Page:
Received a non-saturated copy of The Devil and Sherlock Homes by David Grann, featuring a collection of his fascinating articles for the New Yorker. After enjoying The Lost City of Z, I look forward to The Devil and Sherlock Homes: Tales of Murder, Madness, and Obsession.
In this new episode of Bookbanter, I had the chance to interview David Grann. Grann is a staff writer for the New Yorker and last year published his first book, The Lost City of Z: A Tale of Deadly Obsession in the Amazon, about one of the world’s last explorers, Percy Fawcett, and his expeditions into the Amazon in search of a lost civilization. In the interview, you learn of David Grann’s history: how he became an article writer, how he ended up working for the New Yorker, and how he comes up with his incredible ideas for articles. Grann also talks about his new book due out in March 9th, The Devil and Sherlock Holmes: Tales of Murder, Madness, and Obsession, collecting a number of his articles. We concluded the interview with discussion on whether Grann ever plans to return to the Amazon in light of some recent evidence of archaeological excavations that are being made there.
This episode also features my reviews for The Greatest Show on Earth by Richard Dawkins, Altar of Eden by James Rollins, and The Lost City of Z by David Grann:
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For more updates and news, as wells as thoughts and comments about books and writing, be sure to check out the BookBanter Blog.
Please join me next time, in Episode 27 on March 1st, where I will hopefully be interviewing Seth Grahame-Smith, author of the bestselling Pride and Prejudice and Zombies, and his new book Abraham Lincoln: Vampire Hunter.
This collection of nine short stories won the Pulitzer Prize for fiction in 1999. The author, Jhumpa Lahiri, is of Indian descent, born in London and currently lives in New York, so each story is a look into a different part of Indian culture or into Indian people and their way of life. The first three stories were great and the title story was my favorite. The man literally is an interpreter of maladies, who works at a hospital translating patients’ symptoms to the doctor and in this it is revealed he has a lot of power and obligation in telling the doctor exactly what the patient is suffering from so the correct diagnosis can be given. After this story, I found the rest of book slow, kind of boring, and the stories just weren’t as engaging.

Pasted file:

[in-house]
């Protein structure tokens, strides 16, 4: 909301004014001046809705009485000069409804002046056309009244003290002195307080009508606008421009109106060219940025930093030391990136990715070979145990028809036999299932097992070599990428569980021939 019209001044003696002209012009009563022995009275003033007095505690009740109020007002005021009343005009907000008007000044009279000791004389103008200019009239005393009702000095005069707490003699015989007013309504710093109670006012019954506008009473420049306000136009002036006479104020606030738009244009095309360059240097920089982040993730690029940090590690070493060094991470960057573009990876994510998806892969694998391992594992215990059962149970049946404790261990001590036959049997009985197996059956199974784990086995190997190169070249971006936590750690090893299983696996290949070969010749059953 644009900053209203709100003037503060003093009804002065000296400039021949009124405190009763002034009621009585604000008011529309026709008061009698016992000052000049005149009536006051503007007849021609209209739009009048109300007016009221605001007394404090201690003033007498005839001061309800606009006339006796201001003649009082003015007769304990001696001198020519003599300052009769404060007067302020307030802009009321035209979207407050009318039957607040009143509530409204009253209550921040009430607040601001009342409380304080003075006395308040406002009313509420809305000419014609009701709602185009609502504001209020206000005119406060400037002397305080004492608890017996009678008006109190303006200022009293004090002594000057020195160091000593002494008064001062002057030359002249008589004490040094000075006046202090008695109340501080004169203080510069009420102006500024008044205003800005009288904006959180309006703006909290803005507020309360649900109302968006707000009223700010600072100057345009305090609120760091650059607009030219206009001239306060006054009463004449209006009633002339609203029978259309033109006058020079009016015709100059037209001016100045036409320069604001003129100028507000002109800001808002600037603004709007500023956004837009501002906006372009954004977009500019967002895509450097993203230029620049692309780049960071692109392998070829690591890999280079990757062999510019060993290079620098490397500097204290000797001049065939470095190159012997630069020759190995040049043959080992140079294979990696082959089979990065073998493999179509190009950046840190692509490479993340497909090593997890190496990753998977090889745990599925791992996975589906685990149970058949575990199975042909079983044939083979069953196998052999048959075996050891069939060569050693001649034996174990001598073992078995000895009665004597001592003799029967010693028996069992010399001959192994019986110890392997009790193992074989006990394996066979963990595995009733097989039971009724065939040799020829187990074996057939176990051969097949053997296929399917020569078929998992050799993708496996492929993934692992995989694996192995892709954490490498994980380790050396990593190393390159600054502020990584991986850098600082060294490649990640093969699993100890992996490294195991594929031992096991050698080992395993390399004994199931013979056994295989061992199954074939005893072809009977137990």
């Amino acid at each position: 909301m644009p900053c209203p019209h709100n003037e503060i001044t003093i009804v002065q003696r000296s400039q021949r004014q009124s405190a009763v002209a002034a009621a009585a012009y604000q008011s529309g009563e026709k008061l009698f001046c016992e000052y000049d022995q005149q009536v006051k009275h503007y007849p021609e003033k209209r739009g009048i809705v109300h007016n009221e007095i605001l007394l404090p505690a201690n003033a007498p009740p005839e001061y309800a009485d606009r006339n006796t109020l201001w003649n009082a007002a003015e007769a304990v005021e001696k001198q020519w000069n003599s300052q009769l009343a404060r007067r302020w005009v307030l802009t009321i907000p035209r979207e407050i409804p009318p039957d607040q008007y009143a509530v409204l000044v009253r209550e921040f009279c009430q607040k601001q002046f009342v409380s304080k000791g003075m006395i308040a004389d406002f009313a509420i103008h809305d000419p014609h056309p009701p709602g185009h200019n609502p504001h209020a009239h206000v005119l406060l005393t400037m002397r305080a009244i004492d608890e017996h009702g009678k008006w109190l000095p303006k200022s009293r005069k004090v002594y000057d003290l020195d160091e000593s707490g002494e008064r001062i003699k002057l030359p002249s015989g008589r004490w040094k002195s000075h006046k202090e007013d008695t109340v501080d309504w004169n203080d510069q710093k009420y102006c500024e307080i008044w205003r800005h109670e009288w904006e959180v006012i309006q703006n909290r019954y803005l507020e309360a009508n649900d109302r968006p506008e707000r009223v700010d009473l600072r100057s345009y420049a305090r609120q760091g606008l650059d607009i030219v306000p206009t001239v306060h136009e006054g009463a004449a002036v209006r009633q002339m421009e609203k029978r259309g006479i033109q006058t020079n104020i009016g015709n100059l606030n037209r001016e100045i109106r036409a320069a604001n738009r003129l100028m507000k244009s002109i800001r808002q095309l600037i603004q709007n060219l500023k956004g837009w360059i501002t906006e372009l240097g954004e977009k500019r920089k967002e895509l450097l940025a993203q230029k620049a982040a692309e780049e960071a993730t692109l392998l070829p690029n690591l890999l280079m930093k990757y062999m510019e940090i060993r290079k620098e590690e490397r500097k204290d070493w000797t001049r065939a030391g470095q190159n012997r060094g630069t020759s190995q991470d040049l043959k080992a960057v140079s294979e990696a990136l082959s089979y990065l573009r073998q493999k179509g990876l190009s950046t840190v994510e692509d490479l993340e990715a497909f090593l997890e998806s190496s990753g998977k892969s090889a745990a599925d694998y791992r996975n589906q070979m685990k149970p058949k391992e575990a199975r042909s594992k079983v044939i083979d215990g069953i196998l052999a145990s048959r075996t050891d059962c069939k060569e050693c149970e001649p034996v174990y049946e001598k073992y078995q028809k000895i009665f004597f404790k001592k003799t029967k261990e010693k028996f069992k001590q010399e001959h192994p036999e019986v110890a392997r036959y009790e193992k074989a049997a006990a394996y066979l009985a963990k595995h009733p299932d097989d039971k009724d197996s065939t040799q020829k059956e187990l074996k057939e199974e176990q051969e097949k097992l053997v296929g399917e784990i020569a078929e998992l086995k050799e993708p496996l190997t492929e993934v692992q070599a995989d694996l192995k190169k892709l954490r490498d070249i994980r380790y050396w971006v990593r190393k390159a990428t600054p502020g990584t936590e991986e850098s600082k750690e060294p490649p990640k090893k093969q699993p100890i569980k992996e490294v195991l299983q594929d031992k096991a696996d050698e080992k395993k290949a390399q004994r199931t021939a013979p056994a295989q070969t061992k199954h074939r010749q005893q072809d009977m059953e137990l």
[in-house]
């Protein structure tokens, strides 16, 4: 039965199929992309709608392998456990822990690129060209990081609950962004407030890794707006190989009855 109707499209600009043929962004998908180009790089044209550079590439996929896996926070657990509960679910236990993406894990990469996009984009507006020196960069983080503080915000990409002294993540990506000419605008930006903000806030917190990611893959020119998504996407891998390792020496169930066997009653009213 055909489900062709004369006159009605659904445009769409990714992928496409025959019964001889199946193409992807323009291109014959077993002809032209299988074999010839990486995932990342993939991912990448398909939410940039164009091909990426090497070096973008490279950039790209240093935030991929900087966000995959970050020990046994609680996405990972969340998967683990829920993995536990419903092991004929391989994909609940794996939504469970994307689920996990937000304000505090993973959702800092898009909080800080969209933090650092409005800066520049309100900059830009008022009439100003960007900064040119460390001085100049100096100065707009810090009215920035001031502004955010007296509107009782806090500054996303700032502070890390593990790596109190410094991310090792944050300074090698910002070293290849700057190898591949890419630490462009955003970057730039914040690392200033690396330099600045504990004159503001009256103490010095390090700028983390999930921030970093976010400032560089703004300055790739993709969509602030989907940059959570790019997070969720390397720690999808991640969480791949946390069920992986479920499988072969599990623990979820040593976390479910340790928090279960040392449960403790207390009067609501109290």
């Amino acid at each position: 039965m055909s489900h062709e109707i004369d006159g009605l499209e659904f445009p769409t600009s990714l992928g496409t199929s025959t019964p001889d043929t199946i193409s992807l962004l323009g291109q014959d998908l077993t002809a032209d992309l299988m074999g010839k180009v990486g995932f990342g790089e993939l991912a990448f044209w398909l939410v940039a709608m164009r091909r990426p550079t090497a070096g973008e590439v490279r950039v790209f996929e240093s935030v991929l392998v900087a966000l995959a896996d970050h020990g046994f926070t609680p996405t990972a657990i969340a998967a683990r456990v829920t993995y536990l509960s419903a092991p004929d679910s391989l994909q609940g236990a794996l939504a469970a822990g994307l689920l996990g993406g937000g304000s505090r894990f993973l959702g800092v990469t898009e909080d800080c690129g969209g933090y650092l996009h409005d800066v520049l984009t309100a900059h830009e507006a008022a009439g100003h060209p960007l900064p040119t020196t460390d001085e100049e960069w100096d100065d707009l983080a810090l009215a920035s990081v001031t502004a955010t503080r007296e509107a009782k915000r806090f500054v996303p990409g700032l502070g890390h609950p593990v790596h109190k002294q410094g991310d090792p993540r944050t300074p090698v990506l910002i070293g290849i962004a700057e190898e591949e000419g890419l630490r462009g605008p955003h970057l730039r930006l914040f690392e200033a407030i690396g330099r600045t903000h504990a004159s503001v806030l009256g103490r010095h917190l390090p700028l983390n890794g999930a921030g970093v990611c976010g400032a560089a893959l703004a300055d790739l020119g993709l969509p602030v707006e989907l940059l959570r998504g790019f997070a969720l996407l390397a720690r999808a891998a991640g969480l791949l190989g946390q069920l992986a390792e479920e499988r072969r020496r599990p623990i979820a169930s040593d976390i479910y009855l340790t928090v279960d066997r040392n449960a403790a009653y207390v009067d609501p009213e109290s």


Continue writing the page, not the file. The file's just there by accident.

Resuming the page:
What started to annoy me as a I progressed through the book was that here you have a no doubt rich and well educated Indian woman who went to very good schools, lived in a good home in England, went to a good writing school for her MFA – probably in New York – and proceeded to publish her work in prestigious magazines like the New Yorker, and yet she is writing about Indian life and how hard it is for most people, especially those not as well off, and it just really got to me that she had succeeded in this way writing about a way of life she’d never experienced.
Now, having finished the book, my thoughts towards Lahiri have changed a little. For with her upbringing she was never able to experience Indian culture as an Indian living in India. This was no doubt a big deal to her, and is to Indian culture. A friend at work, who is of Indian decent, but born here, told me the other day that Indians don’t consider him Indian because he was born here. I realize now that this was probably the very thing that changed my mind about this book. It helped me realize that in writing these stories, Lahiri is living the lives of these people, getting the experiences that she was never able to, and in doing so is helping her to define her Indian heritage better.
The result is a collection of interesting and unique stories – perhaps not quite deserving of the Pulitzer — about Indian people trying to live ordinary Indian lives.
If you liked this review and are interested in purchasing this book, click here.